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Christ and the woman of Samaria

MichelangeloBetween 1536 and 1542

Walker Art Gallery, Liverpool

Walker Art Gallery, Liverpool

St. John’s Gospel records Christ’s meeting with a Samarian woman who had come to draw water from the well of Jacob. Christ tells her that his own words are a source of life more lasting than earthly water.The poor condition of the picture makes it difficult to confirm the artist. The first drawing for the composition was certainly by Michelangelo (Buonarroti) (?6 March 1475 - 18 Feb 1564). But as a celebrated artist in his own lifetime Michelangelo’s compositions were sometimes reproduced by his pupils.

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Details

  • Title: Christ and the woman of Samaria
  • Creator: Ascribed to Michelangelo
  • Date Created: Between 1536 and 1542
  • tag / style: Renaissance; Biblical; terribilitià; Michelangelo Buonarroti; Christ; Woman of Samaria; biblical; Samarian; William Roscoe
  • Physical Dimensions: w699 x h777 cm (Without frame)
  • Artwork History: Previously owned by William Roscoe (1753-1831). Roscoe was a successful Liverpool lawyer and Radical politician who campaigned aginst the slave trade, and whose interests included history, poetry, botany, languages and art. Remarkably, he was, on the whole, a self-educated man. Roscoe thought Michelangelo had created this image for his close friend, the devout poetess Vittoria Colonna (1490-1547). If not the original, it is certainly a close copy of a now lost design which Michelangelo is known to have created for Colonna. Roscoe admired both the poet’s and the painter’s work. He also owned about 27 drawings attributed to Michelangelo. Roscoe’s admiration for Michelangelo was encouraged by his friendship with the radical Anglo-Swiss painter Henry Fuseli (1741-1825). Fuseli often stayed at Roscoe’s house in Liverpool. They both shared an appreciation of Michelangelo and held anti-slavery views. It was Fuseli who identified the subject of the painting. To find out more about Roscoe, please follow this link: http://www.liverpoolmuseums.org.uk/online/collectors/williamroscoe.asp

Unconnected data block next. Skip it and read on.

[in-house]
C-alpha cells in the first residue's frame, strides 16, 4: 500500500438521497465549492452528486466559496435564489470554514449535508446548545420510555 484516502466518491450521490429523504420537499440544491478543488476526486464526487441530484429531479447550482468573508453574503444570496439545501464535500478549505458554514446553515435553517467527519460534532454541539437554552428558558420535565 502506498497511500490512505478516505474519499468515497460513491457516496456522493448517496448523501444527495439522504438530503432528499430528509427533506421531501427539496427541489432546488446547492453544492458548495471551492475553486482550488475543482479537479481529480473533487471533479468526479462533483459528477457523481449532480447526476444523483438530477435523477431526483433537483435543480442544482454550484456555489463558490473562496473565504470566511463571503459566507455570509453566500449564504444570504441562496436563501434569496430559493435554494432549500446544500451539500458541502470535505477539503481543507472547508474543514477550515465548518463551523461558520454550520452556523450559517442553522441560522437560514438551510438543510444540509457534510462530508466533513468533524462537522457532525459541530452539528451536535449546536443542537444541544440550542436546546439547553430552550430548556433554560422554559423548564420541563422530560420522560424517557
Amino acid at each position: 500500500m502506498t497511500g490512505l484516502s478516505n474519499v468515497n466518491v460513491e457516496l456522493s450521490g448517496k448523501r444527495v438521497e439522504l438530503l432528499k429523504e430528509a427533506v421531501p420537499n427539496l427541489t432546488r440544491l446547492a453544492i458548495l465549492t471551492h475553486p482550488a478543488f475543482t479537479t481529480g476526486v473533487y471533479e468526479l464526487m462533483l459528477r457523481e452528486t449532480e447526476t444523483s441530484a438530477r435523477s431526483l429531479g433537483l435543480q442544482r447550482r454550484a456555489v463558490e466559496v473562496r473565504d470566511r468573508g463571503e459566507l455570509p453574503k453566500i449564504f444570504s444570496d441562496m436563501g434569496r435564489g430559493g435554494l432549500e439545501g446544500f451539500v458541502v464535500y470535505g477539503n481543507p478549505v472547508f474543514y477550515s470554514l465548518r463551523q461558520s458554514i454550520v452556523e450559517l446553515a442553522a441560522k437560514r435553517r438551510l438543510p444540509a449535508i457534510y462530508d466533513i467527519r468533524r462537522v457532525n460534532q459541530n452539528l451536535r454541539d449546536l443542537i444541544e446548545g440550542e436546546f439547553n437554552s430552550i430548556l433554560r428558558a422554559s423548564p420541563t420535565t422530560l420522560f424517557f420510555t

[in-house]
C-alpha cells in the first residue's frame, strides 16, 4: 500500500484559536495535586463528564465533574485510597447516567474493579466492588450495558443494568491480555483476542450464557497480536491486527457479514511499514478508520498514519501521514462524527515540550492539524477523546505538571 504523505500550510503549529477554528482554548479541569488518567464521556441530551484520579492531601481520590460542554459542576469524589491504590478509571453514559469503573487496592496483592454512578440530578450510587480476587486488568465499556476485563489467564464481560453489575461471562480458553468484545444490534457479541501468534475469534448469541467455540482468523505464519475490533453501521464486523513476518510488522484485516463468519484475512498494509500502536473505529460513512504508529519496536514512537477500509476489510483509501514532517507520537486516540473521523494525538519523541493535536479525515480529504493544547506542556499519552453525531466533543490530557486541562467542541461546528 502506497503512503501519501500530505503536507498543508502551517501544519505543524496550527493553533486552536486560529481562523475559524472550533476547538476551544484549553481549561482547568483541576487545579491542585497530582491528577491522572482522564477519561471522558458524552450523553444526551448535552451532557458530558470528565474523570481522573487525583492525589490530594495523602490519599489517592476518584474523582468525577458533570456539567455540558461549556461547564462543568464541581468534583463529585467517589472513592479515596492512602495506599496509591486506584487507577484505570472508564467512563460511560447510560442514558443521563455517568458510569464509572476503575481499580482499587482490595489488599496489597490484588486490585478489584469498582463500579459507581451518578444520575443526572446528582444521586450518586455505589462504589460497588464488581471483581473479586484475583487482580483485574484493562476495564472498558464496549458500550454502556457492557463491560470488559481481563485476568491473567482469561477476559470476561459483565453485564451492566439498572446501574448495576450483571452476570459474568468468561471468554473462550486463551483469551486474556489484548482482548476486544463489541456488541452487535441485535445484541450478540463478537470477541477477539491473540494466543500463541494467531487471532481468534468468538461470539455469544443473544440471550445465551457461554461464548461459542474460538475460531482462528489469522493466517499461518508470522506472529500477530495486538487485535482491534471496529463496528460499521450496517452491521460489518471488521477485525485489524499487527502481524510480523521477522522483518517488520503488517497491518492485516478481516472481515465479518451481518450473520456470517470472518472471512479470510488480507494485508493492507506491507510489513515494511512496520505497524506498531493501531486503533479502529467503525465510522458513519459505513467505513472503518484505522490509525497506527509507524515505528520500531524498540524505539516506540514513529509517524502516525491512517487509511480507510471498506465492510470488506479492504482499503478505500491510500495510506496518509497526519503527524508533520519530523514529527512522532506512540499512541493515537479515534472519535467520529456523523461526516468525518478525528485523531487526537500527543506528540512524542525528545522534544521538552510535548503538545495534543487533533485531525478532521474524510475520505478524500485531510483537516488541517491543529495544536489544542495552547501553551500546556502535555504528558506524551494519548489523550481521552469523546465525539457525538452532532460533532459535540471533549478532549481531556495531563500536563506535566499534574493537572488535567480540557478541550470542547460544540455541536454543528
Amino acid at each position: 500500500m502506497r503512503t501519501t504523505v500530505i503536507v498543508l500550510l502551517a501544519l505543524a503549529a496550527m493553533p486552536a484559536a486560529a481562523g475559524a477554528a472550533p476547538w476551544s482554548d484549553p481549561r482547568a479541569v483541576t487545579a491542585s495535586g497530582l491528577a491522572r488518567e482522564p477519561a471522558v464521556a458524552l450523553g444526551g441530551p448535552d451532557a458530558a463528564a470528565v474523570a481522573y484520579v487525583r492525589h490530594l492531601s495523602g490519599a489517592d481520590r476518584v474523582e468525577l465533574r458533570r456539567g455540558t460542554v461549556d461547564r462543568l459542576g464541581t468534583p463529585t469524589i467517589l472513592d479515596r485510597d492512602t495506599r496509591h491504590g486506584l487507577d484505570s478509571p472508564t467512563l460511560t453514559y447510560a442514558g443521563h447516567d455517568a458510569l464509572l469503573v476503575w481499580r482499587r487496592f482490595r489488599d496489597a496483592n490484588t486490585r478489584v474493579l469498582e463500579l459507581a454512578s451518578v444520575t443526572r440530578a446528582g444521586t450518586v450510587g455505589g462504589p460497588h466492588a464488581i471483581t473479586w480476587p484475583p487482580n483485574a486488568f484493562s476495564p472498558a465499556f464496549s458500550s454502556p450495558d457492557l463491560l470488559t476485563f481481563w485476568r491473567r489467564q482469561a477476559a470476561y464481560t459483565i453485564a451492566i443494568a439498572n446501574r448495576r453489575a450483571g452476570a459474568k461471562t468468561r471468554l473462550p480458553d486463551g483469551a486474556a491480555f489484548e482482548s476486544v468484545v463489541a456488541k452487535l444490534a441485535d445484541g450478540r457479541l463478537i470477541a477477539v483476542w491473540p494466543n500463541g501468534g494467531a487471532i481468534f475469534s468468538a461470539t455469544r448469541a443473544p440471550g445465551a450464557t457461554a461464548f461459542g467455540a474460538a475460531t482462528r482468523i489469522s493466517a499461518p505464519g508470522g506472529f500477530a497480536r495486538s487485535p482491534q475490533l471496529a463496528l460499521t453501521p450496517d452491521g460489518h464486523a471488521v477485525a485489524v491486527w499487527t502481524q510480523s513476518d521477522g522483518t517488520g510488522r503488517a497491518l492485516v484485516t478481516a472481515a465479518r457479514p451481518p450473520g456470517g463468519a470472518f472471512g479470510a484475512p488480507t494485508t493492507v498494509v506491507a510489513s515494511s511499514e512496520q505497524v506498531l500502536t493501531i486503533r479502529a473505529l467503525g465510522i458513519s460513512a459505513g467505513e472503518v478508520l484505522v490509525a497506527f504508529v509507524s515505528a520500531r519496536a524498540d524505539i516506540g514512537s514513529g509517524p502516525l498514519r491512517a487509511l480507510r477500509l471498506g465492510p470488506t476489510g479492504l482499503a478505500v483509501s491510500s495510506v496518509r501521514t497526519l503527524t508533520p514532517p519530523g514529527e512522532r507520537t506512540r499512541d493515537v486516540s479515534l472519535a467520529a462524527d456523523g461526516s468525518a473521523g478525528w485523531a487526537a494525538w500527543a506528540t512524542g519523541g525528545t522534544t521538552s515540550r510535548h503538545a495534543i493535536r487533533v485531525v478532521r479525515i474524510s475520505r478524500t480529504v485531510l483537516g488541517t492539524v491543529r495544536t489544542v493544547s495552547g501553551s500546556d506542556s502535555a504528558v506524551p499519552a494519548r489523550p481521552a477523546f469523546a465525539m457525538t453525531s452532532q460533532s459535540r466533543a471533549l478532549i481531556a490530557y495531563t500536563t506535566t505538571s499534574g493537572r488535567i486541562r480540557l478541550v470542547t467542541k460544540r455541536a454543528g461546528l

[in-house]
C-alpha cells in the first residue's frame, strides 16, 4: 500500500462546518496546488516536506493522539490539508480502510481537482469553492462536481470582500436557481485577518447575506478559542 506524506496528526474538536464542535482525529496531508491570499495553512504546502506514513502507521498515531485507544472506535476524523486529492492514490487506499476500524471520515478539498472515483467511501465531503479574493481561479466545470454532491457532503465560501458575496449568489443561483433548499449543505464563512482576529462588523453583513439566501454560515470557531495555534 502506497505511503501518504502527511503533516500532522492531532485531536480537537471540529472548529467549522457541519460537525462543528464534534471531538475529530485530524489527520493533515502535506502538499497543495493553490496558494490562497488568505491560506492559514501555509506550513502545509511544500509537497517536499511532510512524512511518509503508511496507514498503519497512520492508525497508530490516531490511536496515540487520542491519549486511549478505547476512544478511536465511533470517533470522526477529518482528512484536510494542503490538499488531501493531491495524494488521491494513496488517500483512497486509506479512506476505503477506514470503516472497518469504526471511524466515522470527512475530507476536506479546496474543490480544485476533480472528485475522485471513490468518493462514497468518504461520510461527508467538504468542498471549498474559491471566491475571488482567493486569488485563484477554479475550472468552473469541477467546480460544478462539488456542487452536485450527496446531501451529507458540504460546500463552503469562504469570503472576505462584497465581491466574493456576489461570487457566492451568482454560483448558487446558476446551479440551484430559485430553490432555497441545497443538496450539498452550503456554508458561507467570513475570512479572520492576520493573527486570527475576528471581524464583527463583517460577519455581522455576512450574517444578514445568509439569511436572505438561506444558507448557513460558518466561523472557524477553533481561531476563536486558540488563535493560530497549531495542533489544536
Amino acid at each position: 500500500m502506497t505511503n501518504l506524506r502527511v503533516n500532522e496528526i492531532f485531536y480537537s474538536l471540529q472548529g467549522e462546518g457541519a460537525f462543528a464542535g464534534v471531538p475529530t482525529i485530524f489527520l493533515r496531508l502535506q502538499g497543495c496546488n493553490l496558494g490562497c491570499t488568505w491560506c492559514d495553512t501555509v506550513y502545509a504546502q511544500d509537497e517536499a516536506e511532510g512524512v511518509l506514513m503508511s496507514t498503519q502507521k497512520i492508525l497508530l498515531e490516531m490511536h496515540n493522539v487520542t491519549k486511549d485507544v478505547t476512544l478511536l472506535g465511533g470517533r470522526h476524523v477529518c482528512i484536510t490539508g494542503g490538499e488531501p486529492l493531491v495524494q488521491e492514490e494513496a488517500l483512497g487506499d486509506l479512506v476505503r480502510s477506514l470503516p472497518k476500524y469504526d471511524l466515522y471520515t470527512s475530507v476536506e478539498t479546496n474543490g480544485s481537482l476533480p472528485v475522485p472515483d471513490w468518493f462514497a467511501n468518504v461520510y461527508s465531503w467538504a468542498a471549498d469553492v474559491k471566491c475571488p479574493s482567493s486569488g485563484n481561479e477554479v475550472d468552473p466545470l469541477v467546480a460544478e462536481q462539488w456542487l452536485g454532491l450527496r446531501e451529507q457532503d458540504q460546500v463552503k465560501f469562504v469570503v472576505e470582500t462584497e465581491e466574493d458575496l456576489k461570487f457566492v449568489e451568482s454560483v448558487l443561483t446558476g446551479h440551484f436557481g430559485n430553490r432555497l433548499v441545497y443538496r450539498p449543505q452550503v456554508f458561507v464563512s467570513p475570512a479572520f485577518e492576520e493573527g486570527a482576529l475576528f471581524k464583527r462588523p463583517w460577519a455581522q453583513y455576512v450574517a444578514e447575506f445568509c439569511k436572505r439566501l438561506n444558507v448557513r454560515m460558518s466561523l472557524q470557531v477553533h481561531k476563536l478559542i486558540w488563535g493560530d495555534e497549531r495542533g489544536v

• Artist biographical information: Michelangelo Buonarotti (1475-1564), sculptor, painter, draughtsman, architect and poet, was one of the major figures of the High Renaissance. He was acclaimed in his own lifetime as a genius. His working career spanned over 70 years.
  • Additional artwork information: The choice of this biblical subject for a private devotional image, as this piece is believed to be, is unusual. The Woman of Samaria had already had five husbands and was living with another man who was not her husband. Jews did not normally talk to Samarians. It would seem that Samarians themselves did not normally talk to this woman. By singling her out for attention and making her the physical vehicle for carrying messages to the Samarians, Christ indicated most forcefully that he had come to save all humanity. This incident places particular emphasis upon grace and forgiveness. A characteristic of Michelangelo's figure style that was much commented on by his contemporaries was his so-called 'terribilitià' - a kind of awesome statuesque grandeur. Muscles are often exaggerated - bodies have a burly look and female figures have a proportion similar to those of males. The picture is drawn in bistre ink onto gesso (plaster) ground. The ground is on a poplar panel and has warped into a curve over time.
  • Type: Ink on gesso-coated poplar wood panel
  • Rights: Presented by the Liverpool Royal Institution in 1955

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